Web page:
You May Not Know: St. Columbanus

Columbanus was born in Ireland in 543 AD and was handsome, rich, and extremely well educated. Not surprisingly, he was favored by all the women in his village, as well as nearby-towns. These females would literally throw themselves at him. For a while, Columbanus took full advantage of these offers. However as time passed, he sought the advice of a religious woman who suggested he remove himself from society and live with some local monks. No one wanted him to go. His own mother threw her body in front of the door of their family home in an attempt to get him to stay. Ultimately, her efforts were unsuccessful and Columbanus left to join the monastery.

ColumbanusDecades later when Columbanus was in his forties, he heard a persistent voice in prayer instructing him to become a missionary and preach the Gospel in foreign lands. Though his abbot initially refused to let him go, Columbanus and twelve companions were granted the necessary permission to leave and follow this calling. These 13 monks set sail for Britain, and then arrived in France in 585 AD.

In France, the Church was a mess. Within the Church, there was much corruption; outside the Church, their were constant invasions by barbarians. The humility and grace of these Irish monks were welcomed warmly by the local people– clearly they had been thirsting for truth! Having received such a hospitable welcome, as well as the support of King Gontram of Burgundy, Columbanus and his companions founded a monastery in an abandoned Roman fortress. Despite its remote location in the mountains, the community became a popular pilgrimage site and converted thousands. It also attracted so many monastic vocations that two new monasteries had to be constructed in order to have enough room for everyone!

Having roots in Ireland, their rules of life reflected Irish tradition. Thus, it wasn’t long before the Bishops of France began to take issue with them. Shortly after this falling-out, Columbanus also lost the support of the royalty. Though King Gontram had accepted the monks graciously, the son who succeeded him as King was unhappy when Columbanus admonished him for taking a woman as his mistress instead of his wife. Furious, this young king had the abbot thrown in jail. Columbanus managed to escape, but he and his Irish brothers were banned from their own monasteries. Although the French brethren who had joined the monastery were permitted to remain.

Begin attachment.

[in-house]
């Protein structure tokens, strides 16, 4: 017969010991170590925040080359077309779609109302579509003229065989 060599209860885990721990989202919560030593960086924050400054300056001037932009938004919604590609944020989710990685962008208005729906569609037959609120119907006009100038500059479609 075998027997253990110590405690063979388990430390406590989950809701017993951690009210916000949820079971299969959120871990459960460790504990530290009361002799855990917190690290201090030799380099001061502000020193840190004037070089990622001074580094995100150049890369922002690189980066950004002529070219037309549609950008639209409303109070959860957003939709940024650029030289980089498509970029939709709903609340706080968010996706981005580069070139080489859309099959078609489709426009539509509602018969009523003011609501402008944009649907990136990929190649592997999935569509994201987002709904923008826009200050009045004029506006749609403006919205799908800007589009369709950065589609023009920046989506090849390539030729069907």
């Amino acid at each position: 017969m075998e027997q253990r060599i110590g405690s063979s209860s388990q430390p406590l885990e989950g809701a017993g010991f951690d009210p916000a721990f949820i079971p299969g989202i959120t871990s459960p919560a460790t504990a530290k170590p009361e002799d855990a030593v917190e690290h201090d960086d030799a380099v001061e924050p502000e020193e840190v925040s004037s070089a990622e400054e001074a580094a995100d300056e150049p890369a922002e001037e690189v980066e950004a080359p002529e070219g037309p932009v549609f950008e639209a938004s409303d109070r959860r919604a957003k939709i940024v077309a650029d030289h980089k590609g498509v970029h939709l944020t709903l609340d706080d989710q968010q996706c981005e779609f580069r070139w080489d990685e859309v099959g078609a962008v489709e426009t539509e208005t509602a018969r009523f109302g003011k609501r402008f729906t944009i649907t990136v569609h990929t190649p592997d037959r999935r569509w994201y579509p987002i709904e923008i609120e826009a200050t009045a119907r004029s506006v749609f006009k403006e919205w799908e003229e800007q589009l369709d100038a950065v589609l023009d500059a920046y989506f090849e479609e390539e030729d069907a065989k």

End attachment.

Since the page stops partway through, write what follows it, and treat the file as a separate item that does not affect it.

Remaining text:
The Irish monks traveled and evangelized throughout Germany, even establishing a fourth monastery there before crossing the Alps into northern Italy. At the time, the Italian Church was troubled by heresy and schism. Though he and Pope Boniface had public disagreements, Columbanus always obeyed his superior, and they worked together to combat the Church’s issues.

Having received a warm welcome by the ruling family, the Lombards, the monks were given a grant of land on which they built another monastery in 614 AD.  Columbanus died the following year in the cave where he lived nearby. This monastery in the town of Bobbio became a major source for evangelization throughout northern Italy for centuries to come.

The influence of Columbanus continued long after his death, as those he converted handed on the faith, the brothers he taught continued to evangelize thousands, and his brother monks founded over one hundred monasteries to protect learning and spread the faith.

Kinda crazy to think about the impact of one man’s conversion…

The feast of St. Columbanus is celebrated on November 23


Though he founded many monasteries, Columbanus preferred even more seclusion. He often lived in caves and hermitages outside the monastery walls. He always enjoyed being in the forest and as he walked through the woods, birds and squirrels would ride on his shoulders.

Due to his love for the “open road,” St. Columbanus was named the patron saint of motorcyclists. I think it’s also somewhat ironic considering his “bad boy” lifestyle during his younger years…

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By Susan Iles

St. Columbanus– pray for us who read this post!

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